The basic omega-6 essential fatty acid is linoleic acid (LA). Given enough LA to start with, the body converts LA into GLA, DGLA, and AA in various tissues, according to need.
Vitamins (B3, B6, C) and minerals (zinc, magnesium) are necessary for this conversion to take place.
Conversion between omega-3 and omega-6 does not take place in the body. This is why BOTH are considered ESSENTIAL.
"Dietary omega-3 fatty acids are incorporated into cellular membranes of all tissues. The extent of incorporation into tissue membranes is dependent on dietary intake. The enrichment of membranes with omega-3 fatty acids can modulate cellular signaling events, membrane protein function and gene expression." - Marc E. Surette, Ph.D.
Chemotherapy kills more brain cells than cancer cells. "Chemo brain" is found to respond to DHA and EPA. If you have trouble digesting fish oil, you might try Vectomega which offers purified DHA and EPA.
From "Saturated Fats and the Kidneys" by Mary G. Enig, PhD. "the conversion of the flax oil-type omega-3 fatty acid (alpha-linolenic acid) to the fish oil-type omega-3 fatty acids (EPA and DHA) is enhanced when the diet contains saturated fat such as coconut oil. This conversion is hindered when there is extra omega-6 oils in the diet.4" 4. Gerster, Int J Vitam Nutr Res 1998;68:159
About Omega Oils
Fats and oils are chains of carbon atoms. These carbon atoms link to each other and can also link to oxygen and hydrogen (in other words, fats and oils are hydrocarbons). With saturated fat, all possible links for hydrogen atoms are occupied by hydrogen atoms. With unsaturated fats, some of the links are still available.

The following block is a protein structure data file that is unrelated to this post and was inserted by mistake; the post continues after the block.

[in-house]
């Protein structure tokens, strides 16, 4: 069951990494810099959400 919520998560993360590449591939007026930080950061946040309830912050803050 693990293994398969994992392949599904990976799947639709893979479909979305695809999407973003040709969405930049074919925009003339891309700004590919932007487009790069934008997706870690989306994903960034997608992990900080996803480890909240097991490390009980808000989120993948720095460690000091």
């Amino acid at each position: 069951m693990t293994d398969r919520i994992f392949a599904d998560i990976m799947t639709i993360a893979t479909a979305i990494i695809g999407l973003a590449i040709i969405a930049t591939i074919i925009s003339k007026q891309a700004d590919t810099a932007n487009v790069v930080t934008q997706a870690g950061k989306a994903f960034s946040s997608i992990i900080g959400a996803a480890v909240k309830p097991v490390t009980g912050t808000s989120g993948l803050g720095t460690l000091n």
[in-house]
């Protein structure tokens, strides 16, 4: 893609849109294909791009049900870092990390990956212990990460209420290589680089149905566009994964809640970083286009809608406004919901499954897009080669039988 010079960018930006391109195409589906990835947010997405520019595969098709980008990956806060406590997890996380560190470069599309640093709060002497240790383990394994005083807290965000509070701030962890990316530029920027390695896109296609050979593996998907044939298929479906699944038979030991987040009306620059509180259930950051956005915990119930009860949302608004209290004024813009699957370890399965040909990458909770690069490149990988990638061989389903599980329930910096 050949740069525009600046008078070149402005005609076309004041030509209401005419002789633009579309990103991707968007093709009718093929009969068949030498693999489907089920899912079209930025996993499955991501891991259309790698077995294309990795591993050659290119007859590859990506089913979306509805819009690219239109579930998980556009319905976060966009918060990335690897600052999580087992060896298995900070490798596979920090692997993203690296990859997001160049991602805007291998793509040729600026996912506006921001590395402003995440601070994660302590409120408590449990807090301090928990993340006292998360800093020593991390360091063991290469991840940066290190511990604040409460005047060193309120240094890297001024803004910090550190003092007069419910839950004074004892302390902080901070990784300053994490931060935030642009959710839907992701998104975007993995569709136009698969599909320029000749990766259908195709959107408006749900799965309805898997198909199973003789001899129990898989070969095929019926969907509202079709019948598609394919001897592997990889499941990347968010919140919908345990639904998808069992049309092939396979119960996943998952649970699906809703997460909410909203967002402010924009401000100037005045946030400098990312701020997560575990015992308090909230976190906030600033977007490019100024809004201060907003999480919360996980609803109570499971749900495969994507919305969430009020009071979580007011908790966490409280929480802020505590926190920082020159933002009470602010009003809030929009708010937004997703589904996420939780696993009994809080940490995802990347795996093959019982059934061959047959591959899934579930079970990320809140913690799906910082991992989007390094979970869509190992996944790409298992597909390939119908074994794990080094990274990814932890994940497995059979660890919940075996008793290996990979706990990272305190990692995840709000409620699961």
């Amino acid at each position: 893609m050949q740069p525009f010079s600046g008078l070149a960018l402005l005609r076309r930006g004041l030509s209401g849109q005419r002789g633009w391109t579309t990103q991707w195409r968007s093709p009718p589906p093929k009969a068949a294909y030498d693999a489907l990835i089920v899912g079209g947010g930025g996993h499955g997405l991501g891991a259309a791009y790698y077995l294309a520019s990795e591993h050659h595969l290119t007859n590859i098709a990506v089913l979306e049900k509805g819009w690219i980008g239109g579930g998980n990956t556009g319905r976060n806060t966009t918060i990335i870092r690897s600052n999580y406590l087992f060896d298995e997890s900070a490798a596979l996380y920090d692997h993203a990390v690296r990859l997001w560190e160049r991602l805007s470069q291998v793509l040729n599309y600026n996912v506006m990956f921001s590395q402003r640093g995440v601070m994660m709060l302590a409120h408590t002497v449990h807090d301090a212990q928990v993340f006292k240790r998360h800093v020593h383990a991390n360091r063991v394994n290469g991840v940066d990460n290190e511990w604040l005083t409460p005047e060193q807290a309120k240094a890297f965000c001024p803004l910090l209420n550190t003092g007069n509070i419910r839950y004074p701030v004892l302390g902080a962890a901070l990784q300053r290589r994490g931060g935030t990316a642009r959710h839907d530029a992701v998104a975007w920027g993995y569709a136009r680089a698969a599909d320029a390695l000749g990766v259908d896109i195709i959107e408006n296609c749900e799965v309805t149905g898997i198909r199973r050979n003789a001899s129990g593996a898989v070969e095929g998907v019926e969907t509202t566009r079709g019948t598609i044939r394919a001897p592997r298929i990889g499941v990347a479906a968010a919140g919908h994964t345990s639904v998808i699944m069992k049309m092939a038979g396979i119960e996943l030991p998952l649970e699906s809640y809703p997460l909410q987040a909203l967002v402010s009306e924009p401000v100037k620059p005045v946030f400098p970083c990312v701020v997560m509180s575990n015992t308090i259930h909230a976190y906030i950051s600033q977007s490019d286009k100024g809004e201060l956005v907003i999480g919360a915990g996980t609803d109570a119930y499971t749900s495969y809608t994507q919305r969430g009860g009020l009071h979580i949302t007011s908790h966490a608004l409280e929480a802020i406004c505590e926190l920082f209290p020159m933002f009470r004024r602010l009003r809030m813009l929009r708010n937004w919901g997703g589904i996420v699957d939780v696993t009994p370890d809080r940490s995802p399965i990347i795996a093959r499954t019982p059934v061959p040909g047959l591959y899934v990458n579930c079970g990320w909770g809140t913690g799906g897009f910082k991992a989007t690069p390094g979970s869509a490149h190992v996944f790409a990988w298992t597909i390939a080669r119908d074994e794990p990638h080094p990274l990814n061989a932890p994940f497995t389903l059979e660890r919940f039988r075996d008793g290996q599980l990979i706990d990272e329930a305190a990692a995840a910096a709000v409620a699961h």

Sometimes there is a double bond between two of the carbon atoms. A monounsaturated fat has one double bond. A polyunsaturated fat has multiple double bonds.
Omega-3 is the name of a family of polyunsaturated fatty acids. In this family, the first double bond is between the third and fourth carbon atoms as counted from from the methyl end, hence the name Omega-3 or N-3. The word omega comes from "alpha and omega" with "alpha" representing the beginning and "omega" the end.
Omega-6 is also the name of a family of polyunsaturated fatty acids. All fatty acids in the omega-6 family contain their first double bond between the 6th and 7th carbon atoms as counted from the methyl end, hence the name Omega-6 or N-6.
For more information read:
Enig, Mary G., Know Your Fats: The Complete Primer for Understanding the Nutrition of Fats, Oils and Cholesterol, Bethesda Press, 2000.
Erasmus, Ph.D., Udo, Fats that Heal, Fats that Kill, Alive Books, 1993.
Sears, Ph.D., Barry, Omega Rx Zone: The Miracle of the New High-Dose Fish Oil (The Zone), Mass Market Paperback, 2004.